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Get Fall Color Garden Style

Craving fall color in your landscape? Add drought-tough and colorful trees and shrubs for fall color now and in the future.

Many of the trees and shrubs included on the WaterSaver Landscape Coupon plant list are not only fabulously drought tolerant and tough, they also provide excellent fall color. Get plants that will provide fall color this year and for the next 20 years?

The two shrubs that provide the best fall color — Barbados cherry and muhly grass, specifically gulf muhly — are not traditionally thought of as fall color.

Barbados cherry (Malpighia glabra) features pinkish flowers in the fall, resulting in bright red fruit that lasts through November and December. Very adaptable to many sites, this South Texas native should be on everyone’s Christmas list.

Gulf muhly is one of the many muhly grass species available on the market. This particular species, Muhlenbergia capillaris, produces feathery, pink to ruby flower spikes in the fall. It does best in full sun and a slightly heavy soil.

Three trees also provide outstanding fall color, but two may be a challenge to find.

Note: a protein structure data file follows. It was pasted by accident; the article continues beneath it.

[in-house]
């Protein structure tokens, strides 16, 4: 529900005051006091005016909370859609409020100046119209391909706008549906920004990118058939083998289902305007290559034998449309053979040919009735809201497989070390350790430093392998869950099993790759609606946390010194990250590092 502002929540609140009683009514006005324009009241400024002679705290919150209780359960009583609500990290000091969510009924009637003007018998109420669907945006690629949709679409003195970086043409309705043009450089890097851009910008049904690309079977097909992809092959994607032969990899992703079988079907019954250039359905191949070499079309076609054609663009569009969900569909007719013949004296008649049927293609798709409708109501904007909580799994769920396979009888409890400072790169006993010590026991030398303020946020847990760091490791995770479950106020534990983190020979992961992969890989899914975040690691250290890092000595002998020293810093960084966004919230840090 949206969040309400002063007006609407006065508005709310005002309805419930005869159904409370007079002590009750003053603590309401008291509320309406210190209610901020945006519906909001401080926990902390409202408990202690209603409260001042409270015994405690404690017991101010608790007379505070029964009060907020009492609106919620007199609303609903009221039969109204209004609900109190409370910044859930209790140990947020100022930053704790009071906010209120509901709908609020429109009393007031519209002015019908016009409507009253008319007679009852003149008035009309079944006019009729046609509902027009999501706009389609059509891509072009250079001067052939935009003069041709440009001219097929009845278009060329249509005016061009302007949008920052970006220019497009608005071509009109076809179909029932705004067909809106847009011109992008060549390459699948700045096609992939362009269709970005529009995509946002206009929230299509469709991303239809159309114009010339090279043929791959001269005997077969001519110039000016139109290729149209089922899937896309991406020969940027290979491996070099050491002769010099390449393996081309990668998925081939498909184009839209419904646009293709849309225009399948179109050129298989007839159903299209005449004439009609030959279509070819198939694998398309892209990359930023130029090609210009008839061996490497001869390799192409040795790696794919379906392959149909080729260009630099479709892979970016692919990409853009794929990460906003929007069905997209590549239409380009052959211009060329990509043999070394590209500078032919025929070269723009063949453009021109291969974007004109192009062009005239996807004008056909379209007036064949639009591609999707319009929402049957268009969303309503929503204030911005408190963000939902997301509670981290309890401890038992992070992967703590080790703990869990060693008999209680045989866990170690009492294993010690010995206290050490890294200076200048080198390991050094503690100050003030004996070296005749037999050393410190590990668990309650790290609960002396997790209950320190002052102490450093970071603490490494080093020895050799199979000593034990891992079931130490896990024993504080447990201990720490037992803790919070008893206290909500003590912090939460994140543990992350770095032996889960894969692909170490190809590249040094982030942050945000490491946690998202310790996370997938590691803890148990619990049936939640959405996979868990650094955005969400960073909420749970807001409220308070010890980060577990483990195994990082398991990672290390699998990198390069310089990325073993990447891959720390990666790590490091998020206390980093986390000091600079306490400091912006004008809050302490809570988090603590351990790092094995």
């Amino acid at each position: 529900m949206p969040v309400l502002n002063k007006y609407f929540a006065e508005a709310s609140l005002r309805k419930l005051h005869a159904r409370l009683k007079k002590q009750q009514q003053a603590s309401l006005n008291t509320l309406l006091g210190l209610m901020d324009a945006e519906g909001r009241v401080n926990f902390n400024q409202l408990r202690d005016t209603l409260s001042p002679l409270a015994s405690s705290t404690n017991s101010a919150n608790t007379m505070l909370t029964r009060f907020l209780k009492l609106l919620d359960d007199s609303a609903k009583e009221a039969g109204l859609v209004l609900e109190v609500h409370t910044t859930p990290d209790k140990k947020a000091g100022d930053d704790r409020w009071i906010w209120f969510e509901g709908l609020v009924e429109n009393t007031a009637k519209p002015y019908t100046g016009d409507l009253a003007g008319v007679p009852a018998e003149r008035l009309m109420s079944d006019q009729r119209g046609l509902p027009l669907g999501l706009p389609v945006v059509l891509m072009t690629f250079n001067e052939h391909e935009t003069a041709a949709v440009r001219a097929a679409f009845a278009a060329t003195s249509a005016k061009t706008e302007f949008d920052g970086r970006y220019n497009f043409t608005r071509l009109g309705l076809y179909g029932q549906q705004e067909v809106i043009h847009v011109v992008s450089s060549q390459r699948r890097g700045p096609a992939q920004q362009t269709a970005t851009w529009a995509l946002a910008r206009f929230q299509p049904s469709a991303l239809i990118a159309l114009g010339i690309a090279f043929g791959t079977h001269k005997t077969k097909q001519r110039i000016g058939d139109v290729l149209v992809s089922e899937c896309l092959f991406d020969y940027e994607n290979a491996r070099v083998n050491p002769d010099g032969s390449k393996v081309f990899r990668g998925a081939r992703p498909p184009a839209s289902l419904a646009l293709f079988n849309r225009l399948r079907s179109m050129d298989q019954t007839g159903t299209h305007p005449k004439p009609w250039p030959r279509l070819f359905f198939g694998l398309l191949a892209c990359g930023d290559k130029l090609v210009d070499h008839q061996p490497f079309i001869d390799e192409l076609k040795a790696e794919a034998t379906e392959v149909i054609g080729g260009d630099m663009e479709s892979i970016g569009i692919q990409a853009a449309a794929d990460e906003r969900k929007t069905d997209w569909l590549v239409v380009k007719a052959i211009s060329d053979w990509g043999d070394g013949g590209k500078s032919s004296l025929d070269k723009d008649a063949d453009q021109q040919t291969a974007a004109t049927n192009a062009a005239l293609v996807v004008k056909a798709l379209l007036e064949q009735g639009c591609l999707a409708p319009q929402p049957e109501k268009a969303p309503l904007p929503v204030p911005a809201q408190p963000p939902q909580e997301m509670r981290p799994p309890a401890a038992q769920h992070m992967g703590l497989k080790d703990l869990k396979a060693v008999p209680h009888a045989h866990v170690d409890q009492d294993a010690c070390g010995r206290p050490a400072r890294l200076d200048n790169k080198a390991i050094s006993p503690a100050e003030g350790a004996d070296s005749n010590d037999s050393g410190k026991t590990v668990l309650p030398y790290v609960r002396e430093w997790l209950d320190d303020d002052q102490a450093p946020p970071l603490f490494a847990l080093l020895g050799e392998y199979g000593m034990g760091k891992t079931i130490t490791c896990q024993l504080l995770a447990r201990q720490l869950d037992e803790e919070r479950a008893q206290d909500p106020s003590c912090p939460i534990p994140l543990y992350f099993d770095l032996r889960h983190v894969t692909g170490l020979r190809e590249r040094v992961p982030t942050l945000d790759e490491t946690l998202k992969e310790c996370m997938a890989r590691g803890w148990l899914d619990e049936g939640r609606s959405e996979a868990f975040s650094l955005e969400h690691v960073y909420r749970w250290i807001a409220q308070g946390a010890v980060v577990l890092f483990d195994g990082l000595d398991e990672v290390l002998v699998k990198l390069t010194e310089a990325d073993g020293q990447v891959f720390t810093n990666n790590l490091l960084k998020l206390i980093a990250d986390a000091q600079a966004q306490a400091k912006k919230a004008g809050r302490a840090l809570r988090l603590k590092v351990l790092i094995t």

• Mexican buckeye (Ugnadia speciose) may not be a true buckeye, but it has much better fall color. Purists may look down on its yellow color, but it is consistent in most years. Found in the better local nurseries.
  • Roughleaf dogwoodCornus drummondii, is seldom found in the nursery, but well worth the effort for it produces reddish-purple colored leaves. It does prefer shaded, moist locations, but it’s the only dogwood native to South Texas.
  • Crape myrtle provides masses of flowers in the summer and outstanding orange to red colored leaves. Check the Texas A&M website as some cultivars are better than others with their fall color.

Check out the advanced search on the Find a Plant section of this website to get a full list of fall-ready plants.

Mark Peterson
Mark Peterson
Mark A. Peterson is a conservation project coordinator for San Antonio Water System. With over 30 years of experience as an urban forester and arborist, Mark is probably the only person you know who actually prunes trees for fun. When not expounding on the benefits of trees and limited lawns, you’re likely to find him hiking San Antonio’s wilderness parks or expounding on the virtues of geography and history to his friends.
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